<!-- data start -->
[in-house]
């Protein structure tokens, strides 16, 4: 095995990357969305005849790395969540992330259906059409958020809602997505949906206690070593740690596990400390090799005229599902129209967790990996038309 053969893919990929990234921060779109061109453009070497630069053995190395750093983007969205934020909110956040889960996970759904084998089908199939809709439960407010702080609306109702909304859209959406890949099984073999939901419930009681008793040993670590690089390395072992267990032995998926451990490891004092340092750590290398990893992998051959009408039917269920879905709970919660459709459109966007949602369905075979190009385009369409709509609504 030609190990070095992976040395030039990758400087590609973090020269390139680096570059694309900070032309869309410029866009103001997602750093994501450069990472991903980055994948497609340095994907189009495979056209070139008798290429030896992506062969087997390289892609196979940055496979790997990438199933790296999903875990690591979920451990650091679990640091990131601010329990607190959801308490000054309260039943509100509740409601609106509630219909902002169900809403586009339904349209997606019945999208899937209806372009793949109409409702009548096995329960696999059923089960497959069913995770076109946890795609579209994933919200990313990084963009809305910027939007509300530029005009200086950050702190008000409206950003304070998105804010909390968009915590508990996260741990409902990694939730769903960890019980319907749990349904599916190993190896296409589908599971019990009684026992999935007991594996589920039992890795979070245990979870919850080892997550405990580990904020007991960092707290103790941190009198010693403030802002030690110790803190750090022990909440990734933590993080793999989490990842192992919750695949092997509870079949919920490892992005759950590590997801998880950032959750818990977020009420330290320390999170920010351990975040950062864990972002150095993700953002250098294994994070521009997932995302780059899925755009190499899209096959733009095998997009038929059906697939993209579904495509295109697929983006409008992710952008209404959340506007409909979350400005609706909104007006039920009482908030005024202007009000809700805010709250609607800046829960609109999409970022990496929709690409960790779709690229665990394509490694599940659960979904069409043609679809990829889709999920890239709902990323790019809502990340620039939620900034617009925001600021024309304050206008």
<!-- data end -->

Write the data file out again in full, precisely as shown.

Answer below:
[in-house]
């Protein structure tokens, strides 16, 4: 095995990357969305005849790395969540992330259906059409958020809602997505949906206690070593740690596990400390090799005229599902129209967790990996038309 053969893919990929990234921060779109061109453009070497630069053995190395750093983007969205934020909110956040889960996970759904084998089908199939809709439960407010702080609306109702909304859209959406890949099984073999939901419930009681008793040993670590690089390395072992267990032995998926451990490891004092340092750590290398990893992998051959009408039917269920879905709970919660459709459109966007949602369905075979190009385009369409709509609504 030609190990070095992976040395030039990758400087590609973090020269390139680096570059694309900070032309869309410029866009103001997602750093994501450069990472991903980055994948497609340095994907189009495979056209070139008798290429030896992506062969087997390289892609196979940055496979790997990438199933790296999903875990690591979920451990650091679990640091990131601010329990607190959801308490000054309260039943509100509740409601609106509630219909902002169900809403586009339904349209997606019945999208899937209806372009793949109409409702009548096995329960696999059923089960497959069913995770076109946890795609579209994933919200990313990084963009809305910027939007509300530029005009200086950050702190008000409206950003304070998105804010909390968009915590508990996260741990409902990694939730769903960890019980319907749990349904599916190993190896296409589908599971019990009684026992999935007991594996589920039992890795979070245990979870919850080892997550405990580990904020007991960092707290103790941190009198010693403030802002030690110790803190750090022990909440990734933590993080793999989490990842192992919750695949092997509870079949919920490892992005759950590590997801998880950032959750818990977020009420330290320390999170920010351990975040950062864990972002150095993700953002250098294994994070521009997932995302780059899925755009190499899209096959733009095998997009038929059906697939993209579904495509295109697929983006409008992710952008209404959340506007409909979350400005609706909104007006039920009482908030005024202007009000809700805010709250609607800046829960609109999409970022990496929709690409960790779709690229665990394509490694599940659960979904069409043609679809990829889709999920890239709902990323790019809502990340620039939620900034617009925001600021024309304050206008």